This might work. But it also might not depending on the toggle switch and the debouncing behind the pins on the Pi. It also won't work if the Pi is looking for the momentary pushbutton being released rather than being pressed.
It relies on the time between the toggle switch breaking the original connection and making the new one to imitate a momentary push button. It relies on the Pi remembering whether it is actually supposed to be off or on.
This means that if the toggle switch is in the wrong state when power is lost and then restored (maybe replacing batteries), then the on/off position of the toggle switch will be reversed.
It doesn't make a true pulse but I don't think you can make a true pulse without consuming power on some level all the time. What it does is more like if you pressed the button to turn it on and never let go, only releasing it to push it to turn it off and then never letting go again except to push it to turn it back on.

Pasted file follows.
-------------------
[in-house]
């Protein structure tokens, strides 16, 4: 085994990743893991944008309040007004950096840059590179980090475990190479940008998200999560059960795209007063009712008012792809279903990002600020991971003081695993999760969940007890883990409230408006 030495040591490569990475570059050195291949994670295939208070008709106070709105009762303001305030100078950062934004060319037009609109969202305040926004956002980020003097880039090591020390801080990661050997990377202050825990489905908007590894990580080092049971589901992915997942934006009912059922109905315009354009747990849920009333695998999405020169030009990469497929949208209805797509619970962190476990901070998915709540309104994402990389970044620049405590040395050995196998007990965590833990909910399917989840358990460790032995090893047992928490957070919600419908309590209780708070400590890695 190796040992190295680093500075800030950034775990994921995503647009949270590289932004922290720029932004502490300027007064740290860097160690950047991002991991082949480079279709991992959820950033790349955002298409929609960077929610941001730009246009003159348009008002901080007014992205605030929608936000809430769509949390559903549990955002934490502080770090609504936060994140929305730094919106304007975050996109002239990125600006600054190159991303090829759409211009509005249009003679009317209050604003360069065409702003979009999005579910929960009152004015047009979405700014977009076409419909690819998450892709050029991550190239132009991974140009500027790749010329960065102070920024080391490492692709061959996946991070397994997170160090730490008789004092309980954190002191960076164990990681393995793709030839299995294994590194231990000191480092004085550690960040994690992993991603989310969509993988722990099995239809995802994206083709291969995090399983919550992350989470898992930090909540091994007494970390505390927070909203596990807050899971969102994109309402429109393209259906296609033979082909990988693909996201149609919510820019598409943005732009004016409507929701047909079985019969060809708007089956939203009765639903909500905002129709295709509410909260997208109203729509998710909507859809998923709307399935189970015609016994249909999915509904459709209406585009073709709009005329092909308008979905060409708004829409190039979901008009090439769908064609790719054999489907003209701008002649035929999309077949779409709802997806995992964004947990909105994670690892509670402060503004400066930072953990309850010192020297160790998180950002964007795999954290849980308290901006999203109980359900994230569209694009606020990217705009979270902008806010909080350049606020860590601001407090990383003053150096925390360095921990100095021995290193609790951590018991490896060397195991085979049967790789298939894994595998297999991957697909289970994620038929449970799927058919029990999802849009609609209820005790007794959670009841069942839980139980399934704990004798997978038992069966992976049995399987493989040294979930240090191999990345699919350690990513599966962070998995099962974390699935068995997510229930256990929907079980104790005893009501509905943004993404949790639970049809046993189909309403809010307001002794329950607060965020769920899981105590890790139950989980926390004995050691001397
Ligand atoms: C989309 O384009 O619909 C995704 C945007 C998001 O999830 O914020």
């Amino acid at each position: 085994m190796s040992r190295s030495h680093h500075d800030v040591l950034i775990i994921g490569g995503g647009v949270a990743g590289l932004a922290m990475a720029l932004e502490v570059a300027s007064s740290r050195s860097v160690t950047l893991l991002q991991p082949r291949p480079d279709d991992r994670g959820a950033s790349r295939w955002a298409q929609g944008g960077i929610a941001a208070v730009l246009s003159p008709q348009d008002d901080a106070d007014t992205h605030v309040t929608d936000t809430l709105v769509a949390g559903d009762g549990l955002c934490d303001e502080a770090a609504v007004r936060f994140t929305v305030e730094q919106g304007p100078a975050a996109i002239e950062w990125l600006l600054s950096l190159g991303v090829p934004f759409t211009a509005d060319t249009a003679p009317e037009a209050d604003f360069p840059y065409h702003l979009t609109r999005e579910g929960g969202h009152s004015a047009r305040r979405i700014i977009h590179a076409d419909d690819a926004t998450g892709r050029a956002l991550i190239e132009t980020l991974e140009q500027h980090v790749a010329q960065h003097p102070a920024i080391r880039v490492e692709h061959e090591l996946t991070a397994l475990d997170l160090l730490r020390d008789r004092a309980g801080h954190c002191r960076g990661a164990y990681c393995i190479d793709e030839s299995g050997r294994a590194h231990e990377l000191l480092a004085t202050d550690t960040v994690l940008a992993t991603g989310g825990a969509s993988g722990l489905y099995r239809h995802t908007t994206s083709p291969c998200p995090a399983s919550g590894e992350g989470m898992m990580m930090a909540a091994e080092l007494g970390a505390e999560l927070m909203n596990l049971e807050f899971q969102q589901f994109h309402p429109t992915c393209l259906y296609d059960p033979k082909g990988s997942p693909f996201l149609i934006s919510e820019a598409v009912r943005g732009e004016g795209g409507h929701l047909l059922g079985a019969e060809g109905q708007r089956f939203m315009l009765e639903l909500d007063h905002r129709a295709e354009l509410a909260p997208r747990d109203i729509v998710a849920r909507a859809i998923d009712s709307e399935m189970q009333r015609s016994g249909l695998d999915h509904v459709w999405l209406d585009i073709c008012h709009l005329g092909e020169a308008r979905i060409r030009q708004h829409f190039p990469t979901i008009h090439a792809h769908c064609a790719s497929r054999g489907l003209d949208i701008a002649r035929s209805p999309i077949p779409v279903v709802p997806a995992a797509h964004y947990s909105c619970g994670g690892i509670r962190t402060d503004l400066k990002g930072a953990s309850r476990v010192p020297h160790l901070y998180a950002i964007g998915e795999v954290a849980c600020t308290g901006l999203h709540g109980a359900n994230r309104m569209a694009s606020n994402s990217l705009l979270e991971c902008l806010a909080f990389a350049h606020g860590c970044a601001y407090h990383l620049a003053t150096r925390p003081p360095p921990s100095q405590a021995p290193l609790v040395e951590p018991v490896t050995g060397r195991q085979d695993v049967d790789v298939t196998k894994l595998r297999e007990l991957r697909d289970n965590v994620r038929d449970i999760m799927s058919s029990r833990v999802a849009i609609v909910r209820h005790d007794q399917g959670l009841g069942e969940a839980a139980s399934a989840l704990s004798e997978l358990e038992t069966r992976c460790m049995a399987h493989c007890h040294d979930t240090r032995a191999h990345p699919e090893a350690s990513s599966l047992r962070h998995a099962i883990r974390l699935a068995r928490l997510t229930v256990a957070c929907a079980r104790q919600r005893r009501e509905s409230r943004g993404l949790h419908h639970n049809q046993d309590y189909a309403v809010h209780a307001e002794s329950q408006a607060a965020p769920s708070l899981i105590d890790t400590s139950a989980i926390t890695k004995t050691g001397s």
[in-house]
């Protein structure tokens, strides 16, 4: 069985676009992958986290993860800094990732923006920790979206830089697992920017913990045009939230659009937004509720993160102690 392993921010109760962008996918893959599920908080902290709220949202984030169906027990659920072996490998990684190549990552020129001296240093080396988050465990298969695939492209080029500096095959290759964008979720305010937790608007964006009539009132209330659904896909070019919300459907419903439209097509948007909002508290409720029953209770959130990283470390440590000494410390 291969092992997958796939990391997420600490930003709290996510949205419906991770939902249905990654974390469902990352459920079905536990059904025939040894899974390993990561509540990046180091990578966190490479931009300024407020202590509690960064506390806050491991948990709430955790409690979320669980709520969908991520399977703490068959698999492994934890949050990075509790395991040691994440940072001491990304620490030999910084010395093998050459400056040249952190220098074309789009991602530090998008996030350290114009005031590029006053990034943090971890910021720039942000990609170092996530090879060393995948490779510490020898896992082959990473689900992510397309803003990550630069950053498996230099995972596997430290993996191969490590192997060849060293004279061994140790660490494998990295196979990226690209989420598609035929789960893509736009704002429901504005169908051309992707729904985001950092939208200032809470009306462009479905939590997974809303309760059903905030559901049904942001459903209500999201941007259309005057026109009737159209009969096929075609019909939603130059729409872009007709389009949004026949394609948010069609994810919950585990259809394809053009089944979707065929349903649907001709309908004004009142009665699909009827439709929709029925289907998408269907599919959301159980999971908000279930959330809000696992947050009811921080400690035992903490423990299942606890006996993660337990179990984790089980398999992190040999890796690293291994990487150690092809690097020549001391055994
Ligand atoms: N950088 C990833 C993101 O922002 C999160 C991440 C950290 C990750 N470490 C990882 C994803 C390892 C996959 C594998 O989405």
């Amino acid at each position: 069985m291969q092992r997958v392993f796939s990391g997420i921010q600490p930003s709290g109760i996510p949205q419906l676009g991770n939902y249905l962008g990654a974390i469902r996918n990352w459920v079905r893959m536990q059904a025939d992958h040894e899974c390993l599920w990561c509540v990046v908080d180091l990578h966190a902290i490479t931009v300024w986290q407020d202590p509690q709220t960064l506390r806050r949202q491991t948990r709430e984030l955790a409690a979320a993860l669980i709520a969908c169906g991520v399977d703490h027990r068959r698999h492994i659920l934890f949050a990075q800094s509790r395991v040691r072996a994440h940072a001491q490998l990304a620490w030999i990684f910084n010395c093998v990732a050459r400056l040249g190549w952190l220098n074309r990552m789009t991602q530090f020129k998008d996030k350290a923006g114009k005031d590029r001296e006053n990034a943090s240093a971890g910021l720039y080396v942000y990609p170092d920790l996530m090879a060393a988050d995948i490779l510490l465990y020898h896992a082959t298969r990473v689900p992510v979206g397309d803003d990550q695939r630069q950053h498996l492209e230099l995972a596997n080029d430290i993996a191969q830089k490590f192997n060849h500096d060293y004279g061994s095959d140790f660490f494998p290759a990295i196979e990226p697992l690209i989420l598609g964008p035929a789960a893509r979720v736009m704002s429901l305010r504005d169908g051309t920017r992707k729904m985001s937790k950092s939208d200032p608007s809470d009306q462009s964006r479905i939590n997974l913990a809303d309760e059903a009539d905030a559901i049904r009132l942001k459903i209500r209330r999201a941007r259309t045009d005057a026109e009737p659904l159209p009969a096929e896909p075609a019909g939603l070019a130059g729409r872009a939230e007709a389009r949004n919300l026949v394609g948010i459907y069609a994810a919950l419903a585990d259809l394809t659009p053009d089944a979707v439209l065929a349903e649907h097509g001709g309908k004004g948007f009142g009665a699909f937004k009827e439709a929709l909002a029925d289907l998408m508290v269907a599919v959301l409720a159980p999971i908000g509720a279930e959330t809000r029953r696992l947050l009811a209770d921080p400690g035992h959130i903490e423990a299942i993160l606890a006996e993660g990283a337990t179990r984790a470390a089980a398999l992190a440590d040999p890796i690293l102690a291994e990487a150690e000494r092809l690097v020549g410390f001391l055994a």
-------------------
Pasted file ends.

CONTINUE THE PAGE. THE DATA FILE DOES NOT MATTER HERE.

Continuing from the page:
simulate this circuit – Schematic created using CircuitLab
EDIT: I just assumed you had a SPDT toggle switch, but you have a SPST switch. From the voltage measurements you have given between the pins and relative to ground, the following should be what is on the other side of the pins. But I fiddled with it a bit and can't make it work with a SPST. There's just not enough degrees of freedom. A large cap in series with the switch will make it pulse low momentarily when the switch is closed, but I can't think of a way to make it to the same when the switch is opened.
simulate this circuit